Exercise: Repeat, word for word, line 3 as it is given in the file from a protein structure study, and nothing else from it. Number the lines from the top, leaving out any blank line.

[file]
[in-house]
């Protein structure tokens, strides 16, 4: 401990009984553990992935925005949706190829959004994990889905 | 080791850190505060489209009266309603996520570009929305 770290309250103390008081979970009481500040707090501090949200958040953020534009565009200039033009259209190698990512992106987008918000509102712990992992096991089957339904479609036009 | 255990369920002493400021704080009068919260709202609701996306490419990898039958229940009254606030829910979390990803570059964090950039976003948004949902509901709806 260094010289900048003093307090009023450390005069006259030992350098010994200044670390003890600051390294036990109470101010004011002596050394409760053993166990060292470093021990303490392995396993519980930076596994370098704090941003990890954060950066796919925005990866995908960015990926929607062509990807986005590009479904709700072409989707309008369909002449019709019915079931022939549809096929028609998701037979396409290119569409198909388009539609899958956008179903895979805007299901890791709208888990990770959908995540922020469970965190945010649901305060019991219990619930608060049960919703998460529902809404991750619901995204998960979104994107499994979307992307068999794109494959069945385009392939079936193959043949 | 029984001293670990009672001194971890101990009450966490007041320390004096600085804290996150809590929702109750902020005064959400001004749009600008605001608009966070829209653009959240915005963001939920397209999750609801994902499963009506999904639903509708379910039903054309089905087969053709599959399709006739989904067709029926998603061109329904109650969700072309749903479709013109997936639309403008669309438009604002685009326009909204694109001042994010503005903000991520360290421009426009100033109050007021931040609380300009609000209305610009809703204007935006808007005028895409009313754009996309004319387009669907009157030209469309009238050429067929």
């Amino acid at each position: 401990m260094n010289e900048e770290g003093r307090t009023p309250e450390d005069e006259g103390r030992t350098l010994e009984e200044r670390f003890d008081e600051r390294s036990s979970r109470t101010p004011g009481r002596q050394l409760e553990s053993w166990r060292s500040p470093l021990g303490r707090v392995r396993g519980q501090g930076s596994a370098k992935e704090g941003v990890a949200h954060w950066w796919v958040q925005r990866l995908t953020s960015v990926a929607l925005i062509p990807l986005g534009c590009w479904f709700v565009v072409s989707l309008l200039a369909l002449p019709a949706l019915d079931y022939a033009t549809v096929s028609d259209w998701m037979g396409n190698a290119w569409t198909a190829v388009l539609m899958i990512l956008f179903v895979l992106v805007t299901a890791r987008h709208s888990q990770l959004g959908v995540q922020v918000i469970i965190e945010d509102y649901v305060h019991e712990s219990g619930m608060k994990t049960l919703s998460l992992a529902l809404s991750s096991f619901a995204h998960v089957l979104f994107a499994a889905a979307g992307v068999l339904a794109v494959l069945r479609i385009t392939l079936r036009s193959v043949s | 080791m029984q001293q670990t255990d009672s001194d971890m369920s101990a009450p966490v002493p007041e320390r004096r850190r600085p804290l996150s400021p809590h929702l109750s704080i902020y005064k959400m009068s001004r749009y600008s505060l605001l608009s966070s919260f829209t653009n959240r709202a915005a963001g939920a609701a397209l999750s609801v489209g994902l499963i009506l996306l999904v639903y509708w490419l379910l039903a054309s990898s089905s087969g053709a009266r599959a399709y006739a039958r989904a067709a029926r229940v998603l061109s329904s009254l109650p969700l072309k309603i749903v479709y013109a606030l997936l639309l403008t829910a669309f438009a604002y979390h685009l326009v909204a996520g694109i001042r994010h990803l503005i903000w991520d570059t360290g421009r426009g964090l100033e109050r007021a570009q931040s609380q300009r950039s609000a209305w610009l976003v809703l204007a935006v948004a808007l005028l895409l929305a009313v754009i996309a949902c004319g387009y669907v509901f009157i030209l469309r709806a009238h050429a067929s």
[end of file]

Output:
């Amino acid at each position: 401990m260094n010289e900048e770290g003093r307090t009023p309250e450390d005069e006259g103390r030992t350098l010994e009984e200044r670390f003890d008081e600051r390294s036990s979970r109470t101010p004011g009481r002596q050394l409760e553990s053993w166990r060292s500040p470093l021990g303490r707090v392995r396993g519980q501090g930076s596994a370098k992935e704090g941003v990890a949200h954060w950066w796919v958040q925005r990866l995908t953020s960015v990926a929607l925005i062509p990807l986005g534009c590009w479904f709700v565009v072409s989707l309008l200039a369909l002449p019709a949706l019915d079931y022939a033009t549809v096929s028609d259209w998701m037979g396409n190698a290119w569409t198909a190829v388009l539609m899958i990512l956008f179903v895979l992106v805007t299901a890791r987008h709208s888990q990770l959004g959908v995540q922020v918000i469970i965190e945010d509102y649901v305060h019991e712990s219990g619930m608060k994990t049960l919703s998460l992992a529902l809404s991750s096991f619901a995204h998960v089957l979104f994107a499994a889905a979307g992307v068999l339904a794109v494959l069945r479609i385009t392939l079936r036009s193959v043949s | 080791m029984q001293q670990t255990d009672s001194d971890m369920s101990a009450p966490v002493p007041e320390r004096r850190r600085p804290l996150s400021p809590h929702l109750s704080i902020y005064k959400m009068s001004r749009y600008s505060l605001l608009s966070s919260f829209t653009n959240r709202a915005a963001g939920a609701a397209l999750s609801v489209g994902l499963i009506l996306l999904v639903y509708w490419l379910l039903a054309s990898s089905s087969g053709a009266r599959a399709y006739a039958r989904a067709a029926r229940v998603l061109s329904s009254l109650p969700l072309k309603i749903v479709y013109a606030l997936l639309l403008t829910a669309f438009a604002y979390h685009l326009v909204a996520g694109i001042r994010h990803l503005i903000w991520d570059t360290g421009r426009g964090l100033e109050r007021a570009q931040s609380q300009r950039s609000a209305w610009l976003v809703l204007a935006v948004a808007l005028l895409l929305a009313v754009i996309a949902c004319g387009y669907v509901f009157i030209l469309r709806a009238h050429a067929s």